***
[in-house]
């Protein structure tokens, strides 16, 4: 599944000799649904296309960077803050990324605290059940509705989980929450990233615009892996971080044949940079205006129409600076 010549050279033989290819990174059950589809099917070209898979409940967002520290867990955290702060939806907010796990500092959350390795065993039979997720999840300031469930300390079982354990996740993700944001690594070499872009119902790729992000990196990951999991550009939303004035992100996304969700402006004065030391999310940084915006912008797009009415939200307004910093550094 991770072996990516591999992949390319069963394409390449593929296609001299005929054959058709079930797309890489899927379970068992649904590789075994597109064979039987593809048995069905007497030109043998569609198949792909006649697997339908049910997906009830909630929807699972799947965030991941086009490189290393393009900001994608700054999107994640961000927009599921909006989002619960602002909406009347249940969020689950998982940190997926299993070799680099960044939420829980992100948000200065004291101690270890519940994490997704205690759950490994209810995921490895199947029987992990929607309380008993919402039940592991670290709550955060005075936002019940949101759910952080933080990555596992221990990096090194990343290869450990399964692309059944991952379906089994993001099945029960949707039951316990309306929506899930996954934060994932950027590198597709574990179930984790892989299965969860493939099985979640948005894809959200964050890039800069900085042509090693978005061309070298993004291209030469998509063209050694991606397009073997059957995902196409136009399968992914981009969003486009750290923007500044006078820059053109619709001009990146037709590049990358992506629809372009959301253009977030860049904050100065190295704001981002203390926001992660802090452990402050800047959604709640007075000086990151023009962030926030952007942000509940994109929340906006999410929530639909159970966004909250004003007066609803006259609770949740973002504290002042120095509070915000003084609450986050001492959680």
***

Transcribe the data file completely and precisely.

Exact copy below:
[in-house]
């Protein structure tokens, strides 16, 4: 599944000799649904296309960077803050990324605290059940509705989980929450990233615009892996971080044949940079205006129409600076 010549050279033989290819990174059950589809099917070209898979409940967002520290867990955290702060939806907010796990500092959350390795065993039979997720999840300031469930300390079982354990996740993700944001690594070499872009119902790729992000990196990951999991550009939303004035992100996304969700402006004065030391999310940084915006912008797009009415939200307004910093550094 991770072996990516591999992949390319069963394409390449593929296609001299005929054959058709079930797309890489899927379970068992649904590789075994597109064979039987593809048995069905007497030109043998569609198949792909006649697997339908049910997906009830909630929807699972799947965030991941086009490189290393393009900001994608700054999107994640961000927009599921909006989002619960602002909406009347249940969020689950998982940190997926299993070799680099960044939420829980992100948000200065004291101690270890519940994490997704205690759950490994209810995921490895199947029987992990929607309380008993919402039940592991670290709550955060005075936002019940949101759910952080933080990555596992221990990096090194990343290869450990399964692309059944991952379906089994993001099945029960949707039951316990309306929506899930996954934060994932950027590198597709574990179930984790892989299965969860493939099985979640948005894809959200964050890039800069900085042509090693978005061309070298993004291209030469998509063209050694991606397009073997059957995902196409136009399968992914981009969003486009750290923007500044006078820059053109619709001009990146037709590049990358992506629809372009959301253009977030860049904050100065190295704001981002203390926001992660802090452990402050800047959604709640007075000086990151023009962030926030952007942000509940994109929340906006999410929530639909159970966004909250004003007066609803006259609770949740973002504290002042120095509070915000003084609450986050001492959680």